Congressman Charles Rangel, in a snide aside Saturday, suggested even President Obama was at risk on the streets after a black cop was slain by a white colleague.
The veteran Democratic politician was asked what advice he would offer Obama for the president's Saturday night visit to the city.
"Make certain he doesn't run around in East Harlem unidentified," Rangel shot back while leaving a public appearance.
Rangel's crack came as protesters marched in the streets and after Mayor Bloomberg and police union head Pat Lynch paid condolence calls to the family of Omar Edwards at their Brooklyn home.
"We lost one of New York's finest," Bloomberg said later. "... This is a loss not for just their family, obviously, which is the most tragic part, but it's a loss for the NYPD."
The mayor spent about 20 minutes with the Edwards family Saturday morning. The newlywed cop left behind a wife and two young children after he was gunned down in a case of mistaken identity.
Bloomberg had previously met with the slain officer's widow shortly after the fatal shooting. Edwards, 25, was a two-year veteran of the police force.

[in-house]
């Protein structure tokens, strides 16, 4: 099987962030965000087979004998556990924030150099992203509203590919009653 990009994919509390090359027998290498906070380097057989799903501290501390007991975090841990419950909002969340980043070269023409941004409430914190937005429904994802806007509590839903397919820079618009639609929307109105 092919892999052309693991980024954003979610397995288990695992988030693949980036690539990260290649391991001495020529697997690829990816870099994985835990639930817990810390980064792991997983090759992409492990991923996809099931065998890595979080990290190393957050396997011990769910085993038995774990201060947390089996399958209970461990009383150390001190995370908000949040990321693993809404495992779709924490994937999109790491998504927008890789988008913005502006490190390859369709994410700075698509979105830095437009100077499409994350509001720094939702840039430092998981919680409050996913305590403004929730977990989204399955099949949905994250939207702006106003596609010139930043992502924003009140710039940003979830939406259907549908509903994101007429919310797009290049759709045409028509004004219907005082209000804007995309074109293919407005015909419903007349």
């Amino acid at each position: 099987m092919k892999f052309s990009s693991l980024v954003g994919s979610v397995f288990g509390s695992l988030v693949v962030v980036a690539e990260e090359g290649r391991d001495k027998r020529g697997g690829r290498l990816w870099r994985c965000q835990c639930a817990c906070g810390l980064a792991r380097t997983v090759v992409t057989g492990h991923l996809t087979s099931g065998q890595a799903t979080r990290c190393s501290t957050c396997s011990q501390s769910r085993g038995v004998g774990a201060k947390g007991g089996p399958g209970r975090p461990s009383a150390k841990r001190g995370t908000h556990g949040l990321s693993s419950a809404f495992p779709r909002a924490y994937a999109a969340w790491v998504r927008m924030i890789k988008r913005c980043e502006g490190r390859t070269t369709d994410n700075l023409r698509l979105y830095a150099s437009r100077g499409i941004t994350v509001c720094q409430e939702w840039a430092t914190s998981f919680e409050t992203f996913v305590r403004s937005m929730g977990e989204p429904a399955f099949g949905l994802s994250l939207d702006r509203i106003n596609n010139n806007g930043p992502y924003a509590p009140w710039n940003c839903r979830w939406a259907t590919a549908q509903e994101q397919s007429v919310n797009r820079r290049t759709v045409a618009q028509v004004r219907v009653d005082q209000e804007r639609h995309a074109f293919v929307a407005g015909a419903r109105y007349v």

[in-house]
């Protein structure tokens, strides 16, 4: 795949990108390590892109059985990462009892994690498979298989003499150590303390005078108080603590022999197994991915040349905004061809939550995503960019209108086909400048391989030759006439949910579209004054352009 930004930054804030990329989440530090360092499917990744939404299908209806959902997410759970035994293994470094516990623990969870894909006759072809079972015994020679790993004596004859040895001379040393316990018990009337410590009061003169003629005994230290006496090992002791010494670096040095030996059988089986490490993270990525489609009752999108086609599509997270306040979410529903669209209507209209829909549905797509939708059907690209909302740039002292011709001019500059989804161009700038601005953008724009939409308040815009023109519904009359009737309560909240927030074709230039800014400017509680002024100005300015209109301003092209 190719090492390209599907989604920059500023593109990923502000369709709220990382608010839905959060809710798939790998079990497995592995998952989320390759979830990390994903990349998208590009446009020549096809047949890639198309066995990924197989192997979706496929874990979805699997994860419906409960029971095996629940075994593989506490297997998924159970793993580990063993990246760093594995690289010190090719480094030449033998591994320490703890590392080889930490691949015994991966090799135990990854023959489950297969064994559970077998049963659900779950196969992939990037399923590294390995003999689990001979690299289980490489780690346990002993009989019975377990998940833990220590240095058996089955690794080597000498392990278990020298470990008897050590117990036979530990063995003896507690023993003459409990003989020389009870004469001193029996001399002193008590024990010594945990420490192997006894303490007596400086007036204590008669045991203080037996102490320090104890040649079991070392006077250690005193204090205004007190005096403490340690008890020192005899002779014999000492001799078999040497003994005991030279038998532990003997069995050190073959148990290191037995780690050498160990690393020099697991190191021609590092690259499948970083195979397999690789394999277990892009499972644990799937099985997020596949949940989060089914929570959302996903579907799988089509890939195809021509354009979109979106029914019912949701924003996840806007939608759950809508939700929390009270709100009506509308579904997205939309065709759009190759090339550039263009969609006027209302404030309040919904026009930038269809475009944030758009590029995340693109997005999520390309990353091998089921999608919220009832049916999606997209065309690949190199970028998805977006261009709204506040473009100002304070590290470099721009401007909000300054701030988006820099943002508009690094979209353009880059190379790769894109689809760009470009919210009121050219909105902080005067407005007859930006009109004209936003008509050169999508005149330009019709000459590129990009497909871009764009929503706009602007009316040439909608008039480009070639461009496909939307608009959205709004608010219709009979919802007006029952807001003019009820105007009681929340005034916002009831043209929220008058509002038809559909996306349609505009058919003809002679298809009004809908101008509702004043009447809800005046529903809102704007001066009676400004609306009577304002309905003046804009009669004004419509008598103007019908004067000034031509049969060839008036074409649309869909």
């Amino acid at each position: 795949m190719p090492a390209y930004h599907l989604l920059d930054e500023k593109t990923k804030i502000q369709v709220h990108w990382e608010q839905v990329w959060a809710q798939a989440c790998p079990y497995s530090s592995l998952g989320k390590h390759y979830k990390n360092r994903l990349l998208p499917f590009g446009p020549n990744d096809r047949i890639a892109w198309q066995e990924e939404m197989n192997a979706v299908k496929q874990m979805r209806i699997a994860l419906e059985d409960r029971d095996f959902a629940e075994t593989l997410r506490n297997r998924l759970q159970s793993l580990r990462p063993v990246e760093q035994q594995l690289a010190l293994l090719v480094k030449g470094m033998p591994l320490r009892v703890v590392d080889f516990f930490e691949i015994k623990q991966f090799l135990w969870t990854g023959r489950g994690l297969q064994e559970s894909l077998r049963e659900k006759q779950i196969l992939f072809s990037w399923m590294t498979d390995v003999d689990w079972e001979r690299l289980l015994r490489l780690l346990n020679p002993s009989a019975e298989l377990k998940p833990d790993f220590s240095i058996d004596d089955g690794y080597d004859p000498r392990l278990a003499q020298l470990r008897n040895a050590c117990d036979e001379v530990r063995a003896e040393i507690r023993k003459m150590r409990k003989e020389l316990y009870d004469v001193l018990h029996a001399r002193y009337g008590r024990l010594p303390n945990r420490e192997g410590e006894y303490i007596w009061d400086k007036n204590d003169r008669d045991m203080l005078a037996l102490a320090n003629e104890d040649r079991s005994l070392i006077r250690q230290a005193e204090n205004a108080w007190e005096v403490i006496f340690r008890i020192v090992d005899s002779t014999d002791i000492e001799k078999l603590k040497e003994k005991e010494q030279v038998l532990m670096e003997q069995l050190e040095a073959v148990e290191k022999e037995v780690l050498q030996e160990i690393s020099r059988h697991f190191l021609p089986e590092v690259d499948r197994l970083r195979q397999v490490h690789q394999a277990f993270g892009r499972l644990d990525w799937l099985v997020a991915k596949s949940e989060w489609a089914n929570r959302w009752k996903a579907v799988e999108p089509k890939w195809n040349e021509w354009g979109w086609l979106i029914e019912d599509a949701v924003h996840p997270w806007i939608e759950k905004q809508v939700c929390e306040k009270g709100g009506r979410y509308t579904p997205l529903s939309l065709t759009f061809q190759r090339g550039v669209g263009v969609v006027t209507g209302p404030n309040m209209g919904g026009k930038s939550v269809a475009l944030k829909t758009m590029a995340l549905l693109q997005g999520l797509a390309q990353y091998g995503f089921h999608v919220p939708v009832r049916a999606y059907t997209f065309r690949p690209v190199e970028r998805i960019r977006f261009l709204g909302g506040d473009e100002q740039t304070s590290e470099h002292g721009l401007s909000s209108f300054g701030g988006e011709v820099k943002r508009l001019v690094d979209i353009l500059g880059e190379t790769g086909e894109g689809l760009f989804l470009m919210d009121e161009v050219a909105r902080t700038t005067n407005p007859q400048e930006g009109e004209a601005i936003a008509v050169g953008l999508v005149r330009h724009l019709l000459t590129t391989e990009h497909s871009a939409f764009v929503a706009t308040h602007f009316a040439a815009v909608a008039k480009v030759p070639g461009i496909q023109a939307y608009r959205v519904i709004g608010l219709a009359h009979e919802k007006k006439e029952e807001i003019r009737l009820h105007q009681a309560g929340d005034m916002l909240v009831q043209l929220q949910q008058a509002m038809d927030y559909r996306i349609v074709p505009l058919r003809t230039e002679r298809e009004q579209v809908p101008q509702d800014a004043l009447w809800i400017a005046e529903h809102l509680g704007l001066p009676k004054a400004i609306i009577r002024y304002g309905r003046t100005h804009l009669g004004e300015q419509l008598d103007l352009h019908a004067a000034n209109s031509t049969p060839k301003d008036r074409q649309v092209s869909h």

Lynch said the family was devastated by the loss.
"I don't think the pain ever goes away," Lynch said. "You're not supposed to bury a son. You're not supposed to bury a young father."
The mayoral visit came as the Rev. Al Sharpton, state Sen. Eric Adams and other community leaders led a vigil and rally over the shooting.
Sharpton reiterated his call for a federal investigation to determine if race was a factor in the shooting on a rainy night along 125th St.
"There's too many questions that need independent, objective answers," Sharpton told a crowd of about 250 people.
"No justice, no peace!" the crowd chanted.
Edwards was shot three times as he ran along the street, gun in hand, chasing a suspect who had broken into the officer's car, police said.
Authorities said Officer Andrew Dunton identified himself as a police officer before firing the fatal shots.